There will be times that you will receive requests asking for references of former employees. If the referenced employee was a good employee and left on good terms, this will not be a difficult situation for you. However, if the employee was terminated or left on bad terms, then what you will say could be tempered by the events of his leaving. Either way, you need to be careful regarding what you relay when providing a reference for a former employee.

Several basic guidelines will keep you and your company out of hot water when providing employee references. You need to be honest, but you also need to be careful. Brief answers are the best approach and some company policies will only allow that you give their job title, dates of employment and final salary when giving references. This is the safest route to take, even if the employee was a good employee.

Reference Format

When giving a written or verbal reference, give the bare facts, as well as true assessment, of the employee’s performance. Provide a brief overview of his performance in the position that he held while under your employ. This can include date of employment, his enthusiasm and ability to do the job, his honesty and integrity, and the reason that he has left employment with your company.

Just the Facts

Give only accurate and easily documented information about the former employee. Do not go into the bad qualities of the employee and be careful not to be drawn into a lengthy conversation. The requester will often try to find out more information than you need to give, which can cause you problems if you fall into this trap.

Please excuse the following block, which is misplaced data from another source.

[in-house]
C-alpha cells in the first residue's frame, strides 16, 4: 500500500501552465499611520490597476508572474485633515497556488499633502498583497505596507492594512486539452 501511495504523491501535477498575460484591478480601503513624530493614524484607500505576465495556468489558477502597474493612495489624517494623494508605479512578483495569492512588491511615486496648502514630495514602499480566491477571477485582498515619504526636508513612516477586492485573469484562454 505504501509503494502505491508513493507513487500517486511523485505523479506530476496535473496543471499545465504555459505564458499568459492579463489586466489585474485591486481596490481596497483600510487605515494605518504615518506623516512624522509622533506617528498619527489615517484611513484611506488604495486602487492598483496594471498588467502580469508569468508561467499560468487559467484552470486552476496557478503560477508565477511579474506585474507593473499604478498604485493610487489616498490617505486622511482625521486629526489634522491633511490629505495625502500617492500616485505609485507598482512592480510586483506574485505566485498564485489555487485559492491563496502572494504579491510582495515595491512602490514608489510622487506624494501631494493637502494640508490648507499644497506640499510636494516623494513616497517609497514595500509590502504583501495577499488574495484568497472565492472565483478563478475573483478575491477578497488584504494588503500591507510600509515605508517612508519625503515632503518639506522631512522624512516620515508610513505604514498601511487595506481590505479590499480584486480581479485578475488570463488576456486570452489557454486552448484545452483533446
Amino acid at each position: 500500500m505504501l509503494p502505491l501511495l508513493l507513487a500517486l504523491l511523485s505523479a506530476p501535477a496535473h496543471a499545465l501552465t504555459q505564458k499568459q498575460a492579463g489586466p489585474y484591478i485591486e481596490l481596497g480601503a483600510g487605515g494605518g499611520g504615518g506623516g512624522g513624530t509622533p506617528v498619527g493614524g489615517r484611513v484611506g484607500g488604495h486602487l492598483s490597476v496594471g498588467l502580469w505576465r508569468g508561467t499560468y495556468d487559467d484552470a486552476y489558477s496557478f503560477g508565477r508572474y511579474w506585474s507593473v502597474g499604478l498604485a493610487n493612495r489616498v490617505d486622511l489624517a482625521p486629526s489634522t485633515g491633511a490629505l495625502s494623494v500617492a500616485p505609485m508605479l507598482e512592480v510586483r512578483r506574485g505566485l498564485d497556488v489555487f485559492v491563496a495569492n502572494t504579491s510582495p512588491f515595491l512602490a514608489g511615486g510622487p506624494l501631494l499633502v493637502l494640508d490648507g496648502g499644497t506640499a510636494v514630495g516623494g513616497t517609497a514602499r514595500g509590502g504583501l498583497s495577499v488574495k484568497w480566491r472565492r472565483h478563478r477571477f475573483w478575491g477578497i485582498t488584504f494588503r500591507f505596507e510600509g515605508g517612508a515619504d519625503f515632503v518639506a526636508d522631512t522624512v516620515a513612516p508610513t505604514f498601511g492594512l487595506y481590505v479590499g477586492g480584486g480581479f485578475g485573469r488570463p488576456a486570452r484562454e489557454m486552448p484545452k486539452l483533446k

Designated Personnel

Have one person that you trust handle these types of inquiries and make sure that the reference checkers are directed to them. Policy regarding references should be clear so that a subordinate does not get on the phone and tell the prospective employer all of the foibles of a terminated employee or give a bad reference because they had a bad working relationship.

Again, reference checkers can be sneaky and try to find an employee at your company who will tell all. This could ultimately get you in a bad situation legally if the former employee fails to get the job and the bad referral can be pinned on your company.


Implement a policy that all references are to be recorded and saved. This will give you supporting documentation in the event that the former employee claims that you sabotaged his being hired by the a new employer. Be consistent in your practice of providing references.

Be Honest

Honesty is always the best policy. You can provide negative information on a former employee as long as the information is not malicious and is fact-based. It is best to give the good with the bad, though, when the reference is for an employee who was above par, or for one who was terminated or left on bad terms.

A termination of an employee should have been documented, thereby providing you substantiating information regarding the termination. This information can afford you protection. It is also best to tell the checker that you do not wish for the information to be shared with the employee, thus providing you a level of confidentiality.


The best practice for providing references for former employees is consistency. By carrying out this function the same way each time, your company can be protected from those who may use negative information as legal recourse against you.